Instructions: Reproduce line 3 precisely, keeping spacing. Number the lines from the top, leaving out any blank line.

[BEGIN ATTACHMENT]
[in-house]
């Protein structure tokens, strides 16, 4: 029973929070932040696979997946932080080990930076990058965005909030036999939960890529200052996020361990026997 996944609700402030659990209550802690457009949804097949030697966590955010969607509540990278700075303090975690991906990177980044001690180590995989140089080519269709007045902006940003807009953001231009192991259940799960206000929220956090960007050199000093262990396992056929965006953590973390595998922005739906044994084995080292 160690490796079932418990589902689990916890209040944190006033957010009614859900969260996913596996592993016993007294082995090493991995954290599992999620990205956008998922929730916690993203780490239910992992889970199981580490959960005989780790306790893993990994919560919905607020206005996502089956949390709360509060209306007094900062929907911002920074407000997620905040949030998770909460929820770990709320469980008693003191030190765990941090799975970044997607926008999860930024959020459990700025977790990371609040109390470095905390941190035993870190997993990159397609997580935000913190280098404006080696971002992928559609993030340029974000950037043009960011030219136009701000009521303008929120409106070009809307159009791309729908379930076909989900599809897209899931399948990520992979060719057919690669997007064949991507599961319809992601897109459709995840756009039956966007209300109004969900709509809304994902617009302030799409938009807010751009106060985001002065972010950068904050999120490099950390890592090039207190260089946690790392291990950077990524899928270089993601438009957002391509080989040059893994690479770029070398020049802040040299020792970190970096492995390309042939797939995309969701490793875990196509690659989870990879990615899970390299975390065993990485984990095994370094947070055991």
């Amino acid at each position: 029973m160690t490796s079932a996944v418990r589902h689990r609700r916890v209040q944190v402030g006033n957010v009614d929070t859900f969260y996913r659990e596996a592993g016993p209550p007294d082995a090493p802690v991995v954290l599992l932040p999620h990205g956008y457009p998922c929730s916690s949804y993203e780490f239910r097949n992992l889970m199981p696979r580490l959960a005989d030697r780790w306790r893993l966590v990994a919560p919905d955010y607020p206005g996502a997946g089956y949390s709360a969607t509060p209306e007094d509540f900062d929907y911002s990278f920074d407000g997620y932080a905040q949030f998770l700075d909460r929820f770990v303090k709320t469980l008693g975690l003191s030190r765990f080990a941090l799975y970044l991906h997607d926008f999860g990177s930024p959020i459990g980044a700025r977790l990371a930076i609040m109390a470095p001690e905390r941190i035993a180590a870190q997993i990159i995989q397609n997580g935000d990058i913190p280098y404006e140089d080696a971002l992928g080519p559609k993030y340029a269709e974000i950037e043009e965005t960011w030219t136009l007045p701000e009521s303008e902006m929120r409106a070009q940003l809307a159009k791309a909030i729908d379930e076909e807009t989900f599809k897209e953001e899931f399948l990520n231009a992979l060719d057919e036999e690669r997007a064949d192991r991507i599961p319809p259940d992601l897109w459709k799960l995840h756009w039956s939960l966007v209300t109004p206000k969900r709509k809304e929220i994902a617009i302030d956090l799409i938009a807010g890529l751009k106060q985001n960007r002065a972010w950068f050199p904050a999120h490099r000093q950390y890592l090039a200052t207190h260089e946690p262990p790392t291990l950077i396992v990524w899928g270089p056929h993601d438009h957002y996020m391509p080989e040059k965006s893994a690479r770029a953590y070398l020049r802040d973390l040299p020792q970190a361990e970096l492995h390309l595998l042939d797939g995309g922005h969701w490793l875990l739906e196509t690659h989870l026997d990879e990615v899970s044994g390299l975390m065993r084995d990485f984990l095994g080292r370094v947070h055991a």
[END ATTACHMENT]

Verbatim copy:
């Amino acid at each position: 029973m160690t490796s079932a996944v418990r589902h689990r609700r916890v209040q944190v402030g006033n957010v009614d929070t859900f969260y996913r659990e596996a592993g016993p209550p007294d082995a090493p802690v991995v954290l599992l932040p999620h990205g956008y457009p998922c929730s916690s949804y993203e780490f239910r097949n992992l889970m199981p696979r580490l959960a005989d030697r780790w306790r893993l966590v990994a919560p919905d955010y607020p206005g996502a997946g089956y949390s709360a969607t509060p209306e007094d509540f900062d929907y911002s990278f920074d407000g997620y932080a905040q949030f998770l700075d909460r929820f770990v303090k709320t469980l008693g975690l003191s030190r765990f080990a941090l799975y970044l991906h997607d926008f999860g990177s930024p959020i459990g980044a700025r977790l990371a930076i609040m109390a470095p001690e905390r941190i035993a180590a870190q997993i990159i995989q397609n997580g935000d990058i913190p280098y404006e140089d080696a971002l992928g080519p559609k993030y340029a269709e974000i950037e043009e965005t960011w030219t136009l007045p701000e009521s303008e902006m929120r409106a070009q940003l809307a159009k791309a909030i729908d379930e076909e807009t989900f599809k897209e953001e899931f399948l990520n231009a992979l060719d057919e036999e690669r997007a064949d192991r991507i599961p319809p259940d992601l897109w459709k799960l995840h756009w039956s939960l966007v209300t109004p206000k969900r709509k809304e929220i994902a617009i302030d956090l799409i938009a807010g890529l751009k106060q985001n960007r002065a972010w950068f050199p904050a999120h490099r000093q950390y890592l090039a200052t207190h260089e946690p262990p790392t291990l950077i396992v990524w899928g270089p056929h993601d438009h957002y996020m391509p080989e040059k965006s893994a690479r770029a953590y070398l020049r802040d973390l040299p020792q970190a361990e970096l492995h390309l595998l042939d797939g995309g922005h969701w490793l875990l739906e196509t690659h989870l026997d990879e990615v899970s044994g390299l975390m065993r084995d990485f984990l095994g080292r370094v947070h055991a």